Cablegate: Director's Meeting with Coa Chairman Su: Cca Agenda And


DE RUEHIN #0923/01 1160533
P 260533Z APR 07






E.O. 12958: N/A



1. (SBU) Summary. On April 24, Director Young met with Council of
Agriculture (COA) Chairman Su Jia-chyuan to review a number of
issues, including the status and plans for the Consultative
Committee on Agriculture (CCA). Noting recent Executive Yuan (EY)
approval of the founding documents and imminent signing of those
documents in Washington, the Director and Chairman Su agreed the
next step is to develop a constructive agenda and suggested a
deadline of August to complete that task. Director Young also noted
recent progress and cooperation on several key issues, including
apples and rice. Chairman Su described ongoing problems with high
corn prices and the threat this poses to U.S. corn exporters. In
discussing the proposed renewal of the fisheries MOU, COA said it
will likely take some time to comply with a number of the
requirements raised by the U.S. side. End summary.

CCA: Time to Initiate Agenda Discussion
--------------------------------------------- --------

2. (SBU) Thanking COA for its coordination of the EY clearance
process, the Director noted the documents to establish the CCA are
now ready for signing in Washington, DC. He also noted that he was
recently in Washington and during his meeting with senior USDA
officials, confirmed that early fall remains the proposed date for
the inaugural meeting of the CCA in Taipei. The Director suggested
that both sides begin discussions on an agenda for the meeting and
raised the following as proposed topics:

A. Outlook for the WTO Doha Round: The Director pointed out that
President Bush has expressed U.S. determination to bring the round
to a successful conclusion. The Director also said that in his
meeting with Vice Premier Tsai earlier that morning, he suggested
that Taiwan show its support for the U.S. position and noted U.S.
concern over Taiwan's alliance with the G-10. (See reftel)
B. Energy Policy, Biofuels, and the Impact on Grain Prices
C. Review Results of Recent Bilateral Technical Discussions on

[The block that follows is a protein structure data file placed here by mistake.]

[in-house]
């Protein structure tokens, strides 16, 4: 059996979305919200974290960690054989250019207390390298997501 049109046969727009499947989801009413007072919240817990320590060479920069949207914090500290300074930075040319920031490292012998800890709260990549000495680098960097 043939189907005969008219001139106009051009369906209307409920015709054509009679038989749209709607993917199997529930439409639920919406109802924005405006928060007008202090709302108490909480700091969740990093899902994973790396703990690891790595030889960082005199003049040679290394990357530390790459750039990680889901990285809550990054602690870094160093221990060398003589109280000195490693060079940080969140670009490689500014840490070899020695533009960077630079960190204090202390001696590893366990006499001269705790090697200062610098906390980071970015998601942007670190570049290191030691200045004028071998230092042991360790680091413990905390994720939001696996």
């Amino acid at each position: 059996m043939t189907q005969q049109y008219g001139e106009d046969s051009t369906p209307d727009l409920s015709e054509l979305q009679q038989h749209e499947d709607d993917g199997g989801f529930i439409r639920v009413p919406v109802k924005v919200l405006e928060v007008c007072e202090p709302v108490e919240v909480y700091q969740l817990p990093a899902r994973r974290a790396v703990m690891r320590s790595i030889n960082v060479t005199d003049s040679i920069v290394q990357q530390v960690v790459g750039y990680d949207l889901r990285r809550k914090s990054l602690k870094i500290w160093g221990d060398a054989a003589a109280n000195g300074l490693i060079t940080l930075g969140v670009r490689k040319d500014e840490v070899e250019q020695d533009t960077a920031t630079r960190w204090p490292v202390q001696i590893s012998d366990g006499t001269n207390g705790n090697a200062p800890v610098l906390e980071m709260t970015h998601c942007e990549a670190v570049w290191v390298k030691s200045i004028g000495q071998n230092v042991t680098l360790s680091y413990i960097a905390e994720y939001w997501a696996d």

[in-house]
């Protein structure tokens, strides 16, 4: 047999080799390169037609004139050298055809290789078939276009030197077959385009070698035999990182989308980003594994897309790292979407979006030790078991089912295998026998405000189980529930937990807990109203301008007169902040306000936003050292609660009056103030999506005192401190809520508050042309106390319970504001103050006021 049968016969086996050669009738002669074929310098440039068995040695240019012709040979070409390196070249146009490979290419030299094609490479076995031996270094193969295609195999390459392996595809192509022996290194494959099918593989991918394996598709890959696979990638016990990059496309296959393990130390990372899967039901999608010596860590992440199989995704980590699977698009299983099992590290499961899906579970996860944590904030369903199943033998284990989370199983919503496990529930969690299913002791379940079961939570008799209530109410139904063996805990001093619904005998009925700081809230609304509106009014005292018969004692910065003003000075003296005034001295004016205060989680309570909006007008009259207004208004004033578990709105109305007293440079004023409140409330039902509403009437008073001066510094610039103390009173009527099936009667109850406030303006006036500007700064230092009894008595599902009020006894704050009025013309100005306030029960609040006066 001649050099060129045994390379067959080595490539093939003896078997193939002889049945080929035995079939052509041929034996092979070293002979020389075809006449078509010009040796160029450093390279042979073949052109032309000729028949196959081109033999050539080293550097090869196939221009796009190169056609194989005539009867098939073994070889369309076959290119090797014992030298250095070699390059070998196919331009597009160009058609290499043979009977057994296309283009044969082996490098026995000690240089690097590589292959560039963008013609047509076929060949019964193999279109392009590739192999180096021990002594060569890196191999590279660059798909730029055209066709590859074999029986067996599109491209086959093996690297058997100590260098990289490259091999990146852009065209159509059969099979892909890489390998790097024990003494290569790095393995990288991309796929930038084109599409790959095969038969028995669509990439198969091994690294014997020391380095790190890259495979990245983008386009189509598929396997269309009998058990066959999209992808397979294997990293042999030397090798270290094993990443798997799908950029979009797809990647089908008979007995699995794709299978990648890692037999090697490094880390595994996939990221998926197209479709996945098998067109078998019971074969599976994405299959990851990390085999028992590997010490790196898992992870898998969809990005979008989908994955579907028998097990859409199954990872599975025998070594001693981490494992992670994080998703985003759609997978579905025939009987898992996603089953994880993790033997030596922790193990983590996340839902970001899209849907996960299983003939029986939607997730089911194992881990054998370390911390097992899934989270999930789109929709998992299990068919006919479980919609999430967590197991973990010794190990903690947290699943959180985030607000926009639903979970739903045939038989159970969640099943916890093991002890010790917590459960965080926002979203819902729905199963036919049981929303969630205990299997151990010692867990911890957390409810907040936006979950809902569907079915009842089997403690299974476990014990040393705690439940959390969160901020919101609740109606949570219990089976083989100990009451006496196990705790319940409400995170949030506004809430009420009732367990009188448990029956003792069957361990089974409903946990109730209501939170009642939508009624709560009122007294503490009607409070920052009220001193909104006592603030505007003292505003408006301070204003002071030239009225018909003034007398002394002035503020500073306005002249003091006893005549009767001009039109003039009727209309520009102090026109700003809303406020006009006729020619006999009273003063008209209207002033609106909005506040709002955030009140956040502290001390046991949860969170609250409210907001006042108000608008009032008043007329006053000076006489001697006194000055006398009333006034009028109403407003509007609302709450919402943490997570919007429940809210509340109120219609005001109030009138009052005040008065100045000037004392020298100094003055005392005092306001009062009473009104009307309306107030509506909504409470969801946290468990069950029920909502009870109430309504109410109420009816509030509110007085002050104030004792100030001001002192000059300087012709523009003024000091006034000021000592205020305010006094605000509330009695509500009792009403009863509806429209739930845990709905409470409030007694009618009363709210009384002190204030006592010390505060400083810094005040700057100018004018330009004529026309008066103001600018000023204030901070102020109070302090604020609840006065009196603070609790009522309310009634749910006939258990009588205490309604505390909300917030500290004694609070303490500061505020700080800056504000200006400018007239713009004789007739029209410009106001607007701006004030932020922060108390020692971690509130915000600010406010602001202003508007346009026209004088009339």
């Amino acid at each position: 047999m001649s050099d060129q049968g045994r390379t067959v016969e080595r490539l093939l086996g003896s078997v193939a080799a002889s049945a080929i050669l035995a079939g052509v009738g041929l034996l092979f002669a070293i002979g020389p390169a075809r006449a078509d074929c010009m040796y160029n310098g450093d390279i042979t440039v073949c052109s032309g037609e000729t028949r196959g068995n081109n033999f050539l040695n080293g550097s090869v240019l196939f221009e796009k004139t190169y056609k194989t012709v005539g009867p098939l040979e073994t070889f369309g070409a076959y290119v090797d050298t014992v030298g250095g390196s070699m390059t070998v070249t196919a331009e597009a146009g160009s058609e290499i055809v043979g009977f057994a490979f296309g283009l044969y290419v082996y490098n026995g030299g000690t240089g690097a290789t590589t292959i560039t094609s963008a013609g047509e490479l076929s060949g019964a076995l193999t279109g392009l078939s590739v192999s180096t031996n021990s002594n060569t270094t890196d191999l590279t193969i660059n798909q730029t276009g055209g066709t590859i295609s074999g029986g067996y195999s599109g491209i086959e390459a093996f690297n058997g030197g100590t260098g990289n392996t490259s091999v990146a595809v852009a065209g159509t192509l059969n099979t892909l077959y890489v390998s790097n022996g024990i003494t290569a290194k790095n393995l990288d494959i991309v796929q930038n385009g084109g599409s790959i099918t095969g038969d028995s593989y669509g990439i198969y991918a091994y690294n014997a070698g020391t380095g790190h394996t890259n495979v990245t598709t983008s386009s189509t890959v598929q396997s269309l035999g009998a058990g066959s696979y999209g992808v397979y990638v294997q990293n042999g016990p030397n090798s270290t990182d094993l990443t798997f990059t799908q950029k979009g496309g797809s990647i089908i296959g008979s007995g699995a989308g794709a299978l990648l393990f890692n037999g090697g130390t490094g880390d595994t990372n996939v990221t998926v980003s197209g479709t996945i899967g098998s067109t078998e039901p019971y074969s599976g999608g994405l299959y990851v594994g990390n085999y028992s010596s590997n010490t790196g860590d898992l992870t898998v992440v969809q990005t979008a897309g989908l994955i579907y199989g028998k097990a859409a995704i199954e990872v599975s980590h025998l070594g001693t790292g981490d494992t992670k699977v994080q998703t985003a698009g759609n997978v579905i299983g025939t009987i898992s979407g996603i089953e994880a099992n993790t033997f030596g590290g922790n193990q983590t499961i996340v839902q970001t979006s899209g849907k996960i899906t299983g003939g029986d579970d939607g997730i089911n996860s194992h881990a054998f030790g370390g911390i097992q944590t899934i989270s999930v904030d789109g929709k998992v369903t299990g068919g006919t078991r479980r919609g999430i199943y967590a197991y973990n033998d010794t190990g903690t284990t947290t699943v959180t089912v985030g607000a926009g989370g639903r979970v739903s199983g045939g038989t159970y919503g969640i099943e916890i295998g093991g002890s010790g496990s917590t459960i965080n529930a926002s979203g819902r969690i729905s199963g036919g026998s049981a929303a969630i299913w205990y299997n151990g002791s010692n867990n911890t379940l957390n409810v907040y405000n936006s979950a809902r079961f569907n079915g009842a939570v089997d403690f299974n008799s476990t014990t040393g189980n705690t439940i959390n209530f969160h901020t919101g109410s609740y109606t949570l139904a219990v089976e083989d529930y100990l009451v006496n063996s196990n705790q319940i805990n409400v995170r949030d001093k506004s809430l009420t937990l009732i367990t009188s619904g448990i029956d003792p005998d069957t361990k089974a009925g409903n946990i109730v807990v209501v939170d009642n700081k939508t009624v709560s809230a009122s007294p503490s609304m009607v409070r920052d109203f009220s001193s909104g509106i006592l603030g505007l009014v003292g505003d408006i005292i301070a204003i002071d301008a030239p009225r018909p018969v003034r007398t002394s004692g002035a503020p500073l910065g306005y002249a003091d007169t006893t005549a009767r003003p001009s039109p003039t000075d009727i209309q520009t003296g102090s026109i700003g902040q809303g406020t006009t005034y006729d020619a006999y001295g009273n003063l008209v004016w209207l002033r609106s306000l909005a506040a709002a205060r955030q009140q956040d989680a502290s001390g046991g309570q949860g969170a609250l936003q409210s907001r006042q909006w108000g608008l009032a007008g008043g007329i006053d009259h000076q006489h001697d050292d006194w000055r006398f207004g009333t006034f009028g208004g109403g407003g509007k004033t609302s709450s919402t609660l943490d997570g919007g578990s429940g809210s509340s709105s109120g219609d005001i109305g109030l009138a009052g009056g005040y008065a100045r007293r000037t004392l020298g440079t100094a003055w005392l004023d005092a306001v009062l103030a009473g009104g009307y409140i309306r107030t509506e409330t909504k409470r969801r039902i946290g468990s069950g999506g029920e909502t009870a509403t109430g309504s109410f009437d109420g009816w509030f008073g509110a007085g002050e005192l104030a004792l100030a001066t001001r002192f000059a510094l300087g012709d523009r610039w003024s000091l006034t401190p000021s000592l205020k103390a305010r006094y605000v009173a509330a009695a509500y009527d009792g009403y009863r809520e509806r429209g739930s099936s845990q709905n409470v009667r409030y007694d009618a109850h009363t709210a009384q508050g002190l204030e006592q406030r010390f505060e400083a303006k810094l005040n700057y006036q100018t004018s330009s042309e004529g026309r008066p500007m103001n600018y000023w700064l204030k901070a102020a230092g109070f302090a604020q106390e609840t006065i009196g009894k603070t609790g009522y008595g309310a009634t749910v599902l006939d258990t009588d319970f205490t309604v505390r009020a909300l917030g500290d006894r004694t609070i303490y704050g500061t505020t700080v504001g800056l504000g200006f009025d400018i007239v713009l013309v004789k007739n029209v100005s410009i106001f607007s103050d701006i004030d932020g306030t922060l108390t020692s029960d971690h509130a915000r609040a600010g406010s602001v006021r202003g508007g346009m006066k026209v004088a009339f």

Sanitary and Phytosanitary Issues
D. Role of Agricultural Biotechnology
E. The Cooperative Program on Agricultural Sciences

3. (SBU) Director Young also pointed out that this summer's TIFA
meeting will include a number of agriculture issues and will help
pave the way for this fall's CCA. In response, Chairman Su suggested
that AIT and COA each propose suggested agenda items and review
these proposals by the end of July with a goal of finalizing the
agenda in August. Note: In preliminary meetings held in late
February, AIT Ag Chief proposed similar topics for the CCA agenda
and COA generally agrees. On item B, COA will likely want to explore
collaborative research and commercial opportunities with USDA and
others. In that earlier meeting, there was also agreement that each
topic should include an outcome that will guide future cooperation
and action. USDA has completed an internal review of topics, so both
sides are already fairly far along in the agenda-setting process.
End Note.

4. (SBU) Picking up on the WTO Doha theme, Chairman Su said that
some blame U.S. domestic support programs in agriculture as the
primary reason the Doha round has not concluded. He feels, however,
that pointing fingers and casting blame is not the answer. Rather,
what is needed is persuasion. Chairman Su noted that the EY is
determined to help conclude the round, recognizing that even though
Taiwan's agriculture will have to endure some "bitterness", the
overall benefits for Taiwan are definitely positive. He claims that
Taiwan is relatively open-minded on its Doha position, but its G-10
partners are more vocal opponents of liberalization. Nonetheless,
given the constant threat of pressure from China and as a relatively
small member, Taiwan feels compelled to remain in a grouping like
G-10 for the support and assistance it can provide.